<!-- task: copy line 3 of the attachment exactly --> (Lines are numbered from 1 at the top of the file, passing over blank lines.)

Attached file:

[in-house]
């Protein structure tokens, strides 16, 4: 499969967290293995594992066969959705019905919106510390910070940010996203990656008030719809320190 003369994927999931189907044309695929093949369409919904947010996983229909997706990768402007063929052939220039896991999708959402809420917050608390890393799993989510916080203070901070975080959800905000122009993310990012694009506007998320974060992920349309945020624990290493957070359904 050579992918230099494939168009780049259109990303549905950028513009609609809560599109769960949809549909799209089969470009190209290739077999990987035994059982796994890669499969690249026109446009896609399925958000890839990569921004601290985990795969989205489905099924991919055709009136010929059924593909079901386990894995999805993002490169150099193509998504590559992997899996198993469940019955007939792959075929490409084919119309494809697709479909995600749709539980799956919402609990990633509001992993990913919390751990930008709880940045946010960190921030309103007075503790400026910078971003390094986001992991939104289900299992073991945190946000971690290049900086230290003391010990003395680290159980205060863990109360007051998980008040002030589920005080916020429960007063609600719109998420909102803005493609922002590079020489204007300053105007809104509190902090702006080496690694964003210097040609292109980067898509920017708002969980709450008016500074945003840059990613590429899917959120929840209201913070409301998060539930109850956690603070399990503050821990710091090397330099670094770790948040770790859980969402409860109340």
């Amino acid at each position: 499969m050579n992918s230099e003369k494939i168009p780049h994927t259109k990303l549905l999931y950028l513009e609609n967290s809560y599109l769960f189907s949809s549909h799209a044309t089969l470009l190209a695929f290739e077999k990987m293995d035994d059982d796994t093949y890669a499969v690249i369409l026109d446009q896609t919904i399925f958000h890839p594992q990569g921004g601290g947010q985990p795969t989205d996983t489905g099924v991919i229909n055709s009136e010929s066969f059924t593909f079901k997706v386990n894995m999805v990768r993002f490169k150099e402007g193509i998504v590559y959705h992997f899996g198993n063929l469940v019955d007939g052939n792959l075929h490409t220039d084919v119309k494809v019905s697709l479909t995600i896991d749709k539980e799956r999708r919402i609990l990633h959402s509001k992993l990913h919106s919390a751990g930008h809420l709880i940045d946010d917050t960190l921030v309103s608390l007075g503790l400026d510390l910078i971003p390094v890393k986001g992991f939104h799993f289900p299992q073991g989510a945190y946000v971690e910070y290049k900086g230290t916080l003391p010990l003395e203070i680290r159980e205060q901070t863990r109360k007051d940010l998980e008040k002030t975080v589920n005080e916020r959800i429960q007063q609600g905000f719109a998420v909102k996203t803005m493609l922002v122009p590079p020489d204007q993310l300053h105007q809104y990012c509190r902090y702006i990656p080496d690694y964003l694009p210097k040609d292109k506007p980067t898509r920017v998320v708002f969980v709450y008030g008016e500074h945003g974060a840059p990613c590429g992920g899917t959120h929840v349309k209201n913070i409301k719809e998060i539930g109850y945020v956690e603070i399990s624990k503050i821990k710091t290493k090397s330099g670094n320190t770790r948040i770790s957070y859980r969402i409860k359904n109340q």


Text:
């Amino acid at each position: 499969m050579n992918s230099e003369k494939i168009p780049h994927t259109k990303l549905l999931y950028l513009e609609n967290s809560y599109l769960f189907s949809s549909h799209a044309t089969l470009l190209a695929f290739e077999k990987m293995d035994d059982d796994t093949y890669a499969v690249i369409l026109d446009q896609t919904i399925f958000h890839p594992q990569g921004g601290g947010q985990p795969t989205d996983t489905g099924v991919i229909n055709s009136e010929s066969f059924t593909f079901k997706v386990n894995m999805v990768r993002f490169k150099e402007g193509i998504v590559y959705h992997f899996g198993n063929l469940v019955d007939g052939n792959l075929h490409t220039d084919v119309k494809v019905s697709l479909t995600i896991d749709k539980e799956r999708r919402i609990l990633h959402s509001k992993l990913h919106s919390a751990g930008h809420l709880i940045d946010d917050t960190l921030v309103s608390l007075g503790l400026d510390l910078i971003p390094v890393k986001g992991f939104h799993f289900p299992q073991g989510a945190y946000v971690e910070y290049k900086g230290t916080l003391p010990l003395e203070i680290r159980e205060q901070t863990r109360k007051d940010l998980e008040k002030t975080v589920n005080e916020r959800i429960q007063q609600g905000f719109a998420v909102k996203t803005m493609l922002v122009p590079p020489d204007q993310l300053h105007q809104y990012c509190r902090y702006i990656p080496d690694y964003l694009p210097k040609d292109k506007p980067t898509r920017v998320v708002f969980v709450y008030g008016e500074h945003g974060a840059p990613c590429g992920g899917t959120h929840v349309k209201n913070i409301k719809e998060i539930g109850y945020v956690e603070i399990s624990k503050i821990k710091t290493k090397s330099g670094n320190t770790r948040i770790s957070y859980r969402i409860k359904n109340q």